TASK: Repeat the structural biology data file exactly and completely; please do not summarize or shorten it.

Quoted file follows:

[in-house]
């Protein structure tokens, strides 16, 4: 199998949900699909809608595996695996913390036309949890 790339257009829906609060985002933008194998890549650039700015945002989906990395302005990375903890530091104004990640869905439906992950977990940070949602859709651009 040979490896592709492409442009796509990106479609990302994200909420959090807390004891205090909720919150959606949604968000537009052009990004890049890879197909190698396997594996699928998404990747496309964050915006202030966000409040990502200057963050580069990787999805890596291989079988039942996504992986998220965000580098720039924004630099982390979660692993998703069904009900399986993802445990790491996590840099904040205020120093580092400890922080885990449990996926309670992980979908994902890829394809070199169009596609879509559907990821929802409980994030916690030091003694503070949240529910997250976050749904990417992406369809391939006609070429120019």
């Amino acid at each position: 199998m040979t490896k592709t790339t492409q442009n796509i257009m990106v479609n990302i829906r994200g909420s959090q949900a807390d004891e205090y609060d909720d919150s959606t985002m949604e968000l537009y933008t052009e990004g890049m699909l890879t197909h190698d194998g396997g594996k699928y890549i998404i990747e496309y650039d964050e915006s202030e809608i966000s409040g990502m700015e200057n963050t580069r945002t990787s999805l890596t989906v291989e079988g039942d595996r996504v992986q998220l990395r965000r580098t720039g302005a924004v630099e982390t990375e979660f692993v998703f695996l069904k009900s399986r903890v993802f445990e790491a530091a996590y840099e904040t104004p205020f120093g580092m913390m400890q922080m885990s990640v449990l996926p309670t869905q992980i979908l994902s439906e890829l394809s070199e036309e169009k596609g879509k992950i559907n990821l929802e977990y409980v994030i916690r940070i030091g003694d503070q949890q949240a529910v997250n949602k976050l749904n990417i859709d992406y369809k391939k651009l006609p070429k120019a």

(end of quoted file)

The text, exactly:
[in-house]
């Protein structure tokens, strides 16, 4: 199998949900699909809608595996695996913390036309949890 790339257009829906609060985002933008194998890549650039700015945002989906990395302005990375903890530091104004990640869905439906992950977990940070949602859709651009 040979490896592709492409442009796509990106479609990302994200909420959090807390004891205090909720919150959606949604968000537009052009990004890049890879197909190698396997594996699928998404990747496309964050915006202030966000409040990502200057963050580069990787999805890596291989079988039942996504992986998220965000580098720039924004630099982390979660692993998703069904009900399986993802445990790491996590840099904040205020120093580092400890922080885990449990996926309670992980979908994902890829394809070199169009596609879509559907990821929802409980994030916690030091003694503070949240529910997250976050749904990417992406369809391939006609070429120019």
């Amino acid at each position: 199998m040979t490896k592709t790339t492409q442009n796509i257009m990106v479609n990302i829906r994200g909420s959090q949900a807390d004891e205090y609060d909720d919150s959606t985002m949604e968000l537009y933008t052009e990004g890049m699909l890879t197909h190698d194998g396997g594996k699928y890549i998404i990747e496309y650039d964050e915006s202030e809608i966000s409040g990502m700015e200057n963050t580069r945002t990787s999805l890596t989906v291989e079988g039942d595996r996504v992986q998220l990395r965000r580098t720039g302005a924004v630099e982390t990375e979660f692993v998703f695996l069904k009900s399986r903890v993802f445990e790491a530091a996590y840099e904040t104004p205020f120093g580092m913390m400890q922080m885990s990640v449990l996926p309670t869905q992980i979908l994902s439906e890829l394809s070199e036309e169009k596609g879509k992950i559907n990821l929802e977990y409980v994030i916690r940070i030091g003694d503070q949890q949240a529910v997250n949602k976050l749904n990417i859709d992406y369809k391939k651009l006609p070429k120019a």